Winter school physics


KAU-ITEP Winter School
Frontiers of condensed matter physics

23-28 December 2019

Department of Theoretical and Mathematical Physics and Bogolyubov Institute for Theoretical Physics hold traditional Winter school on Theoretical Physics from 23 to 28th of December. During the school, three lecture courses on modern quantum condensed matter physics will be given. Each course starts from the classical questions and finishes at modern problems on which people write papers ‘here and now’.

The school is aimed towards students already familiar with many-body quantum mechanics. During the first two days of school, preparatory seminars will be organized for those, who are not sure in their level of understanding of prerequisites of the main program of the school.

It is required to register for participation in school Registration 

Preliminary schedule:

1 lecture: 10:00 - 13:00
2 lecture: 14:00 - 17:00

23 December (Mon.)

1 lecture: Preparatory seminar
2 lecture: Preparatory seminar

24 December (Tue.)

1 lecture: Preparatory seminar
2 lecture: Preparatory seminar

25 December (Wed.)

1 lecture: Introduction to quantum complexity theory
2 lecture: Introduction to quantum complexity theory

26 December (Thur.)

1 lecture: Introduction to quantum complexity theory
2 lecture: Introduction to bosonization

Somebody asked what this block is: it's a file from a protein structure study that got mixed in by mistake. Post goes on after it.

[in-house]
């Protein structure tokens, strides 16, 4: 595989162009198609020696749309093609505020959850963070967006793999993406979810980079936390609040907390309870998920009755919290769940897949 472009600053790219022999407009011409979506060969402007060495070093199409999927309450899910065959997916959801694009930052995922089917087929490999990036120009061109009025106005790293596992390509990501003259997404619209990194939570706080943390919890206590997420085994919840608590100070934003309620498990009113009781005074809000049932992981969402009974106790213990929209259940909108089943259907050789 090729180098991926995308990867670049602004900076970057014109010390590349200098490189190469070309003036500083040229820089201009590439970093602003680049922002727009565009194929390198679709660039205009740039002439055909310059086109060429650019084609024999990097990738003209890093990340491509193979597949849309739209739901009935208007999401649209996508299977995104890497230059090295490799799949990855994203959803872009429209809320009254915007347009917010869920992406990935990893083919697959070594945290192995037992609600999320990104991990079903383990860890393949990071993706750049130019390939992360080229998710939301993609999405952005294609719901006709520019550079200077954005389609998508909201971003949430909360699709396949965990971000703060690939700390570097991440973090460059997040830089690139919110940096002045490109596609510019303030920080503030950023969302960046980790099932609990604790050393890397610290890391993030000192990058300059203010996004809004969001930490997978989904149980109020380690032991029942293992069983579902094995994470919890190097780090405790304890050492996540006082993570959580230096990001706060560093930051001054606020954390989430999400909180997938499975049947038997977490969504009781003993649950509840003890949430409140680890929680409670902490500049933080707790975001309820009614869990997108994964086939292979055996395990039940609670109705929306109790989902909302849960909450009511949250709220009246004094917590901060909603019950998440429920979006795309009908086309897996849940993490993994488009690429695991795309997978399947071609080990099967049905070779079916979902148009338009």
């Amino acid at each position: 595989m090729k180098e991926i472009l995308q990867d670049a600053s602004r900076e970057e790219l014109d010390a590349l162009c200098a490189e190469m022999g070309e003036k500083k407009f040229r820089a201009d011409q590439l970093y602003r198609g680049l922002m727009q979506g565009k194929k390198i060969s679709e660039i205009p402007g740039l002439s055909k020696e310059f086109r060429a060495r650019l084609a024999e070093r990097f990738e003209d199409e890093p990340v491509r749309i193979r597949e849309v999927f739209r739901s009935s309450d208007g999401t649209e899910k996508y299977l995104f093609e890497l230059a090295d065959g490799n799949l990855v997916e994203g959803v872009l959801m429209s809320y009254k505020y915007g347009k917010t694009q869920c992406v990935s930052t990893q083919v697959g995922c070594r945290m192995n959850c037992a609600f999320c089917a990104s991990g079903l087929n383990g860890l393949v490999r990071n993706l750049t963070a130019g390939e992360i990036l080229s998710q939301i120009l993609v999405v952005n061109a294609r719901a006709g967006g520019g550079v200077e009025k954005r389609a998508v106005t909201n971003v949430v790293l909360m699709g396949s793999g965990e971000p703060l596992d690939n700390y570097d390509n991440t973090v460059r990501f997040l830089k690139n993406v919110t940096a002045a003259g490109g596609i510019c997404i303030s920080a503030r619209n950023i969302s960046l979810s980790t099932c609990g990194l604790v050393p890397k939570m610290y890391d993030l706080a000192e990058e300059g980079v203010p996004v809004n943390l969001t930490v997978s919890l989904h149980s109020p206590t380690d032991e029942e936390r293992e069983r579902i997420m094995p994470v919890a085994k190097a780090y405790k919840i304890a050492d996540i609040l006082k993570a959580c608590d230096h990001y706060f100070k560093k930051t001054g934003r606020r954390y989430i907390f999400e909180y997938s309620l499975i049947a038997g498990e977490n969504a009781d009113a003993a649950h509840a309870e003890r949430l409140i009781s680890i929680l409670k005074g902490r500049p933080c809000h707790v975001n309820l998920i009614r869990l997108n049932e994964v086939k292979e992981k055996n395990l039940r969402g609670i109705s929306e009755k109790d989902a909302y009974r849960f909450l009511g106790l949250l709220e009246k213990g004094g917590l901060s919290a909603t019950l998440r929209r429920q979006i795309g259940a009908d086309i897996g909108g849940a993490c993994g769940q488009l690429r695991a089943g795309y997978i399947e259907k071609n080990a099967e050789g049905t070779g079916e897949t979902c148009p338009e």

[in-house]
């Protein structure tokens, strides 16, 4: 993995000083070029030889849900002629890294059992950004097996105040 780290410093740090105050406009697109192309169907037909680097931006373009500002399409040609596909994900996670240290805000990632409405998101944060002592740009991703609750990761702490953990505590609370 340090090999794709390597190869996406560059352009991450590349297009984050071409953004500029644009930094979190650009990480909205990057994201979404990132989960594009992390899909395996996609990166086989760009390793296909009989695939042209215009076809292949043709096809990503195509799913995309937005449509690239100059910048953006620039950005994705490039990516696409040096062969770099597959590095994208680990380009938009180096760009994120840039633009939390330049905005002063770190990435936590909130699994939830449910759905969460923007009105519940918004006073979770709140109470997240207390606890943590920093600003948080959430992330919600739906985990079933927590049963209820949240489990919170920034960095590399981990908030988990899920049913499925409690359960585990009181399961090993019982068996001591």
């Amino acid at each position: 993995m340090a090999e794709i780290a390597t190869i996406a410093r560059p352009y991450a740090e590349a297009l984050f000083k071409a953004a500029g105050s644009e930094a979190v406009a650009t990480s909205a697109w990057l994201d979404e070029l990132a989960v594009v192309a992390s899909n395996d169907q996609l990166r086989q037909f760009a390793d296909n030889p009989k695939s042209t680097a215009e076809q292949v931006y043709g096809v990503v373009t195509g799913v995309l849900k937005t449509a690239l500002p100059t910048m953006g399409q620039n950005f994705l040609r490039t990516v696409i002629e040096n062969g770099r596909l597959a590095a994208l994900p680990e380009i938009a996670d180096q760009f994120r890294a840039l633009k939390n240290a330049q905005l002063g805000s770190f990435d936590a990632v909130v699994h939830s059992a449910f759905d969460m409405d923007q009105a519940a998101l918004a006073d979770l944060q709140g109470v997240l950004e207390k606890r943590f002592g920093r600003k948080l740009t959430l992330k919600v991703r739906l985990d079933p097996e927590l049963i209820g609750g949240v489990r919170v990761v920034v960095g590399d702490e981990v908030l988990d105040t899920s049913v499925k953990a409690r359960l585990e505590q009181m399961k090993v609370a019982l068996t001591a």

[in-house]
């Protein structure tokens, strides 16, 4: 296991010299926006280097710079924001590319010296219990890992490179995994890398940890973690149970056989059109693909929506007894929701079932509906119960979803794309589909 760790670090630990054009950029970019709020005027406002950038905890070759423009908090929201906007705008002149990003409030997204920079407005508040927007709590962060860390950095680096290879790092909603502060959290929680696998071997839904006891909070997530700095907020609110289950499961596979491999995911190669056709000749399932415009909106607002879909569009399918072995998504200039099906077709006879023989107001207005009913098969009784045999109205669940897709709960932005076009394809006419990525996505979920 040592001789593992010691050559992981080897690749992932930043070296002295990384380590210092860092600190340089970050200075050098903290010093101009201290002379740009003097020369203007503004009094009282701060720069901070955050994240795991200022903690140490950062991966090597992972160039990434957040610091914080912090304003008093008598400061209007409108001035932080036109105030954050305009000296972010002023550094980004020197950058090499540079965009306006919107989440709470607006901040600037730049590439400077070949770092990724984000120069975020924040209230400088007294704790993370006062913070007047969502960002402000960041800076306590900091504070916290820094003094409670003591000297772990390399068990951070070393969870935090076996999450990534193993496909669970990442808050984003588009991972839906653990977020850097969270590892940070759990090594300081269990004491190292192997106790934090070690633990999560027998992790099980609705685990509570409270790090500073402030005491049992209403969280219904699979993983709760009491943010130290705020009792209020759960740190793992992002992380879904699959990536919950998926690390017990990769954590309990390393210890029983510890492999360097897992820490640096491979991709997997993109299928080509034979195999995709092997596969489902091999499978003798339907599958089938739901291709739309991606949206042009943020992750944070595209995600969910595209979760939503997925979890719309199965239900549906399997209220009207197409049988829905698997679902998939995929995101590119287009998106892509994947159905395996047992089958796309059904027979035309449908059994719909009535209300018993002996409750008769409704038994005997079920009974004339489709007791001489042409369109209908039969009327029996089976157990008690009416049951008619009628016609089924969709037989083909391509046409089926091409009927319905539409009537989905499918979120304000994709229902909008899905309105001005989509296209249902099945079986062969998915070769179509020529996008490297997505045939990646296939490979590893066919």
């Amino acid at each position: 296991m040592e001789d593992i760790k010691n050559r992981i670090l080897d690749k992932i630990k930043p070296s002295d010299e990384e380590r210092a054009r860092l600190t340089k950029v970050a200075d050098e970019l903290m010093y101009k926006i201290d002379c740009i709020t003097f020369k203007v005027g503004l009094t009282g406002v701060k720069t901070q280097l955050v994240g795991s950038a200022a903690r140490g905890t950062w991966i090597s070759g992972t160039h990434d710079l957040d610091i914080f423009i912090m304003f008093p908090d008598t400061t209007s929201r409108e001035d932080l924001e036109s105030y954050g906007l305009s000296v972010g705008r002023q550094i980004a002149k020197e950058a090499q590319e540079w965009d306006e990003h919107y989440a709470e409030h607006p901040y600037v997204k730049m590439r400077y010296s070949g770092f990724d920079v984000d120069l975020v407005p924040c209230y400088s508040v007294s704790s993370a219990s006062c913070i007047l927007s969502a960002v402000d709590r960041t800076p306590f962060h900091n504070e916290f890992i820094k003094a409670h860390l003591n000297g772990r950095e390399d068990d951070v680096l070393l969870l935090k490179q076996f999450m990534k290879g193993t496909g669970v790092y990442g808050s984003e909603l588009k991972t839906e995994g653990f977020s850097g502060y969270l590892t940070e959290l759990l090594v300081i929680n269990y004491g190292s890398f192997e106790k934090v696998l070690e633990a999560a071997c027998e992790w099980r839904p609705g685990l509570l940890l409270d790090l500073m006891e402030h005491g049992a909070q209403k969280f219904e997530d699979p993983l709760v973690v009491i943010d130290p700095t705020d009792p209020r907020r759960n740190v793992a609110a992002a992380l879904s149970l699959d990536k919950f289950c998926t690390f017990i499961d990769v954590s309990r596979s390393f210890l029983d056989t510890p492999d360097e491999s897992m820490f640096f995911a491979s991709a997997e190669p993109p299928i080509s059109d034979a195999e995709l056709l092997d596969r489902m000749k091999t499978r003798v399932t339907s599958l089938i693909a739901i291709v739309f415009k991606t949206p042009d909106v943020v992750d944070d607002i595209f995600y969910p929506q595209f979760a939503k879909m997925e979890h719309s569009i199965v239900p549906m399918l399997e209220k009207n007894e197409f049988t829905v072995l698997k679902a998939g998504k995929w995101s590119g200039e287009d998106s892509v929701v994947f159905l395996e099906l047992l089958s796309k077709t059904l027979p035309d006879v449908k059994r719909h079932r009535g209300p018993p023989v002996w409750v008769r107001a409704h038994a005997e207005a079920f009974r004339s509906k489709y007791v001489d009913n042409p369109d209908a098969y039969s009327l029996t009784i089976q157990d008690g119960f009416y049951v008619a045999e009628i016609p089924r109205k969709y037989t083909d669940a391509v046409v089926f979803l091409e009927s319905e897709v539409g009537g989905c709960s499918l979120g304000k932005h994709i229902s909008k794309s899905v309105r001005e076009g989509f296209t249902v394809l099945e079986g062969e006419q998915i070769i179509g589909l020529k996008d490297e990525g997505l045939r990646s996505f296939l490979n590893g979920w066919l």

27 December (Fr.)

1 lecture: Introduction to bosonization
2 lecture: Non-linear transport in quantum Hall effect

28 December (Sat.)

1 lecture: Non-linear transport in quantum Hall effect

All interested are cordially invited!

Will be happy to answer all your questions at This email address is being protected from spambots. You need JavaScript enabled to view it..

Introduction to quantum complexity theory

Yaroslav Herasymenko, Oleksandr Gamayun
(ΔITP, The Netherlands)

Course description:

Many-particle quantum systems is a fascinating and complex object of study for a modern physicist. Confinement, high-temperature superconductivity and fractional quantum Hall effect – these are just some of the examples of collective quantum phenomena. Unfortunately, such systems are extremely hard to study theoretically. Analytical methods for interacting quantum systems are usually unavailable, and the demands for a computer simulation exponentially increase with the number of particles. In this course we will lay out some ideas and principles, which allow to circumvent this barrier. In particular, we will tell how some interacting systems can be solved via mapping to non-interacting fermions; the role of the entanglement entropy for the numerical methods; and which new possibilities emerge in the area with the invention of the quantum computer. A particular emphasis will be made on the connections between these three different directions.


        Second quantization

        The density matrix and its properties


1) One-dimensional quantum systems. Analytical solutions

1.а Quantum Ising model in the transverse magnetic field
1.b Jordan-Wigner transformation, mapping the Ising model onto Majorana fermions
1.c An overview of quantum integrability in 1D

2) Entanglement entropy and the efficient simulation of interacting quantum systems

2.а Entanglement entropy, application to the ground state of the quantum Ising model